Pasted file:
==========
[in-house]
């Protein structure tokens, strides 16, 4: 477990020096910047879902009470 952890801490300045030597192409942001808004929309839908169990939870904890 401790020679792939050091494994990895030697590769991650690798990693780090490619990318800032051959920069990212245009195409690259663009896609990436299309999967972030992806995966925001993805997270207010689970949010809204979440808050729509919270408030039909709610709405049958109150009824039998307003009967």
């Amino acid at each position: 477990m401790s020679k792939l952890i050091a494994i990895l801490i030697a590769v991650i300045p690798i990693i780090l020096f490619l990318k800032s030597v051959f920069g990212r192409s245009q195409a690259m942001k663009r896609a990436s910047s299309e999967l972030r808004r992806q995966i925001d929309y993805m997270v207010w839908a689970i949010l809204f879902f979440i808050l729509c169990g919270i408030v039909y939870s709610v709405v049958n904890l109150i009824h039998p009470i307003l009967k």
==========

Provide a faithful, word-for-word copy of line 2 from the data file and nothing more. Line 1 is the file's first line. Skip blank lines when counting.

């Protein structure tokens, strides 16, 4: 477990020096910047879902009470 952890801490300045030597192409942001808004929309839908169990939870904890 401790020679792939050091494994990895030697590769991650690798990693780090490619990318800032051959920069990212245009195409690259663009896609990436299309999967972030992806995966925001993805997270207010689970949010809204979440808050729509919270408030039909709610709405049958109150009824039998307003009967």